How to Write a Pay for Delete Letter
Cleaning up your credit history can prove challenging if you have collection accounts or charge-offs on your credit file. Creditors and lenders report both items after nonpayment on an account after several months. Paying off these old bills doesn't result in an automatic deletion of the item. If you want to pay off the debt and improve your personal score, write a pay-for-delete letter. This involves a creditor or collection agency agreeing to delete a negative item upon receipt of full payment.
Get the name of the company that owns the debt. Creditors and lenders tend to sell old debts to collection agencies. Contact your creditor or lender first to see if it owns the debt. If not, get the name and address of the collection agency that purchased the account.
Check your finances. You can offer to pay the full balance in return for a deletion, or offer to settle the debt for less than you owe. The more you pay toward the debt, the better the odds of a creditor or collection agency granting your request.
Draft your letter. Start the letter by mentioning your name and account number. Mention your plans to pay or satisfy the unpaid balance, if the company agrees to immediately remove the negative item from all three of your credit reports. State how much you can afford to send the company -- either the full amount or a settlement.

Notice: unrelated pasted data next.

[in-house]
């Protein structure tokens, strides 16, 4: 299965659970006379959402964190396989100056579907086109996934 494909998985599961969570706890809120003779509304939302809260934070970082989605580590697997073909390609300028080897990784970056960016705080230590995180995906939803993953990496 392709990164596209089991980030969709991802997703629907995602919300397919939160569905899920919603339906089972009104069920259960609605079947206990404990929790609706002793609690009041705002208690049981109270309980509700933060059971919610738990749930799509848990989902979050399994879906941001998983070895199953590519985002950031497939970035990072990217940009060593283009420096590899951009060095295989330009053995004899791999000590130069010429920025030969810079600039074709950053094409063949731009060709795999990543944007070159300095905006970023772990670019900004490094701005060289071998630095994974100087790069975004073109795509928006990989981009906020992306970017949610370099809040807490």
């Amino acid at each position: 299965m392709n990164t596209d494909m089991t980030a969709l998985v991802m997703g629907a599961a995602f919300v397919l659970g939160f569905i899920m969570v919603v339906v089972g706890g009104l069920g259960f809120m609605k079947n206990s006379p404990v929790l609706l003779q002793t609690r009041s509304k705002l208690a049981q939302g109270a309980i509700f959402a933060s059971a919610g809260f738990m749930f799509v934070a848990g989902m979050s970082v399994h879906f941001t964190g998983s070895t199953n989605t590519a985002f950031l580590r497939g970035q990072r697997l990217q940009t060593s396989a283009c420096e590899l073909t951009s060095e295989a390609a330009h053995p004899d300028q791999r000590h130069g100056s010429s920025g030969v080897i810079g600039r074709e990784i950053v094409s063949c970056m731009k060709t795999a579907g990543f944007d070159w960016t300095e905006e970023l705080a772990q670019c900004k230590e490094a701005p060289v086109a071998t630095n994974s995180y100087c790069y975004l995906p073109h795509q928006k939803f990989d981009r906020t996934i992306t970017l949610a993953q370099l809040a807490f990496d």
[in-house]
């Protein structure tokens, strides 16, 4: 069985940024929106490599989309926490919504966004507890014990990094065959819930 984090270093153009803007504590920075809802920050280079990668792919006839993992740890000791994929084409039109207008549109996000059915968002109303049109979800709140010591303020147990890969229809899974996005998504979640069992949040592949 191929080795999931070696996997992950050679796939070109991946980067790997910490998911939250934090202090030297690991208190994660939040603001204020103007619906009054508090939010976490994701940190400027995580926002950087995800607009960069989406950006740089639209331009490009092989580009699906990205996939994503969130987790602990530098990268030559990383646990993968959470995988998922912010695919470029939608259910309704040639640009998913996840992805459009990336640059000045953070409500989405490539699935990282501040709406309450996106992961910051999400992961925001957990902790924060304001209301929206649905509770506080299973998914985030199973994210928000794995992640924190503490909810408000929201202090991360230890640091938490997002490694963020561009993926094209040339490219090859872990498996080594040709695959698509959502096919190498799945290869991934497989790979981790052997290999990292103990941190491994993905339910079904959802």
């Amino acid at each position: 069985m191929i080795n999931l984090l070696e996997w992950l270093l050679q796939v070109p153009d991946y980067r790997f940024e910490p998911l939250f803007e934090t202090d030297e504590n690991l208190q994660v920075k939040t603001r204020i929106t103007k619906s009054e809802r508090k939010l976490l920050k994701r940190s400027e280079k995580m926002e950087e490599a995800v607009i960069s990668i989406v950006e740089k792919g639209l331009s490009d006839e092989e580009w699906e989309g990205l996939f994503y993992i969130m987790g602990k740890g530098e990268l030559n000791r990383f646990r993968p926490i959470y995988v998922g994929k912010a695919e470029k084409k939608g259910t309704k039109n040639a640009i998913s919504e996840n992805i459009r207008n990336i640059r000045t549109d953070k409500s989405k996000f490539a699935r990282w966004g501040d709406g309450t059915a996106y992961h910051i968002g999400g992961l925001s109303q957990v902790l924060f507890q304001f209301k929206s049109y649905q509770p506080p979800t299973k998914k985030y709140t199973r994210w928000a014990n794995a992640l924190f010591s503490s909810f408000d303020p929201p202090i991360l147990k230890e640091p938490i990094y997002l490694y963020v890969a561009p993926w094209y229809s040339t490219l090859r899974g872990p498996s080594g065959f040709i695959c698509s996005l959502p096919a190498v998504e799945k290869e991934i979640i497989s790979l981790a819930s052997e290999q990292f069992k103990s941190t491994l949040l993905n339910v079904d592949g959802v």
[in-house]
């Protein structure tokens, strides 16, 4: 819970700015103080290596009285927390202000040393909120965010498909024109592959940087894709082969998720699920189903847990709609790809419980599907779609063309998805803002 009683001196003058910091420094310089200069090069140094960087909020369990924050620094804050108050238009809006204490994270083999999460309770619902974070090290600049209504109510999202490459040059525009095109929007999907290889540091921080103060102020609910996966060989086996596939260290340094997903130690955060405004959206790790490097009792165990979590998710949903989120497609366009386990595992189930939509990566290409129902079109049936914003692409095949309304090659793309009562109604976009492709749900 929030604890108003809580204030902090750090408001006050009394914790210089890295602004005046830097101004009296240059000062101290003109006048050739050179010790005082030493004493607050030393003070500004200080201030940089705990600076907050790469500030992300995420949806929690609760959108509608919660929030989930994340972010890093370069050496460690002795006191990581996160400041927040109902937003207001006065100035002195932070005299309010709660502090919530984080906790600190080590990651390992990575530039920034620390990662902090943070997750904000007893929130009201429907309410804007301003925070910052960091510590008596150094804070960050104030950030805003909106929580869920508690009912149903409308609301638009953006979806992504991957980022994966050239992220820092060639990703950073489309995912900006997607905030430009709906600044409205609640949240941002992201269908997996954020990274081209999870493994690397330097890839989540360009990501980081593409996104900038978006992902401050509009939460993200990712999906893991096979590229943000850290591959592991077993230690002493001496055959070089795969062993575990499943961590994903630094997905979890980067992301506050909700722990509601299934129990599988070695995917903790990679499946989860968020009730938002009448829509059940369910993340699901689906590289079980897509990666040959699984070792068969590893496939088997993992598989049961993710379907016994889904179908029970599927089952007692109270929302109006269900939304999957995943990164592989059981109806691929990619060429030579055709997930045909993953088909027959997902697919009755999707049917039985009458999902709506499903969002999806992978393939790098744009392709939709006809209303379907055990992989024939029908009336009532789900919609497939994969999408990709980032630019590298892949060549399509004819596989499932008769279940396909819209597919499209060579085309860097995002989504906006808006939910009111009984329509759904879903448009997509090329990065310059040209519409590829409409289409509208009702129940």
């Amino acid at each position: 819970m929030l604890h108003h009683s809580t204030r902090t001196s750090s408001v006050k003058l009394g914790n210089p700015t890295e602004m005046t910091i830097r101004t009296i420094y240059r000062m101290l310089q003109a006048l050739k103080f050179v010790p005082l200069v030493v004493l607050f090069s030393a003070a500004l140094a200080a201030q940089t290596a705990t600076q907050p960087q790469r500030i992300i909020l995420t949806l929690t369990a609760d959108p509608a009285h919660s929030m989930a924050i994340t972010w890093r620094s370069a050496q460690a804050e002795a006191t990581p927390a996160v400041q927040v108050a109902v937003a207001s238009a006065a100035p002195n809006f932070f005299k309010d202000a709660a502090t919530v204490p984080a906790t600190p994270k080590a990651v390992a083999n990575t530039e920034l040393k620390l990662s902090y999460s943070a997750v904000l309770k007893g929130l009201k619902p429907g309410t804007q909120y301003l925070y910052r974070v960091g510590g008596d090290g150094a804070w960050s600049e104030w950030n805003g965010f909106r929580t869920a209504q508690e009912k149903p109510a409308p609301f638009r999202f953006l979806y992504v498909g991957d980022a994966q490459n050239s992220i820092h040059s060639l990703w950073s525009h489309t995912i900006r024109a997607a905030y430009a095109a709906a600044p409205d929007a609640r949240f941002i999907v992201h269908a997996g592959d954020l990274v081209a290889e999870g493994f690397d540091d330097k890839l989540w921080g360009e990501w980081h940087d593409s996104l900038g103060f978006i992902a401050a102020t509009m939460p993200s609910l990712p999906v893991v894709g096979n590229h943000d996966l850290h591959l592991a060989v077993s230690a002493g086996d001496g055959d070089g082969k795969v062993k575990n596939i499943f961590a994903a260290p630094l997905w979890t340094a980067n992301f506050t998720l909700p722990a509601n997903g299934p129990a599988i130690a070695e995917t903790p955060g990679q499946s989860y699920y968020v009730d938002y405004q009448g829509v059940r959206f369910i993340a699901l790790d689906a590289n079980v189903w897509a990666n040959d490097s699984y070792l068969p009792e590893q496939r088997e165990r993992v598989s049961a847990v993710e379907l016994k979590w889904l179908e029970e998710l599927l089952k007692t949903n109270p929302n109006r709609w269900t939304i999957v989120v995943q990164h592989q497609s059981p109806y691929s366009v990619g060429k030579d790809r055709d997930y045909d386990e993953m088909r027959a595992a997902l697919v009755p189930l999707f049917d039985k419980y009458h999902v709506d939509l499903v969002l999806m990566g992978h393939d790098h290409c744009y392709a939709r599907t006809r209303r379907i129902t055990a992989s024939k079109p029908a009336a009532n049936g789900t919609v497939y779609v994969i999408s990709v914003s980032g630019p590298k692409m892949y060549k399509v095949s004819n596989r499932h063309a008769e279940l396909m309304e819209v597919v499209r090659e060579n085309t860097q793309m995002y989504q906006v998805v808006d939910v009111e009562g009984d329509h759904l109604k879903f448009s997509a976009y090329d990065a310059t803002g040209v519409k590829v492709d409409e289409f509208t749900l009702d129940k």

Do not acknowledge owing the debt in your letter. Admitting that you owe a debt can restart the statue of limitations for creditors to collect on a debt. Mention in your letter that you're not acknowledging the validity of a debt. Rather, you're agreeing to pay in order to clean up your credit report.
Ask for confirmation in writing: Conclude your letter by asking the company to agree to your terms and delete the negative item upon receipt of your payment. Ask the company to put the agreement in writing using a company letterhead and send it to you, signed.
Send your letter by certified mail: To ensure that a creditor or collection agency receives your letter, use certified mail. Someone from the company must sign for the letter, and you will then receive a return receipt.
- If the company does not agree to your terms, consider paying the debt anyway in order for the company to update a charge-off or collection account to "paid."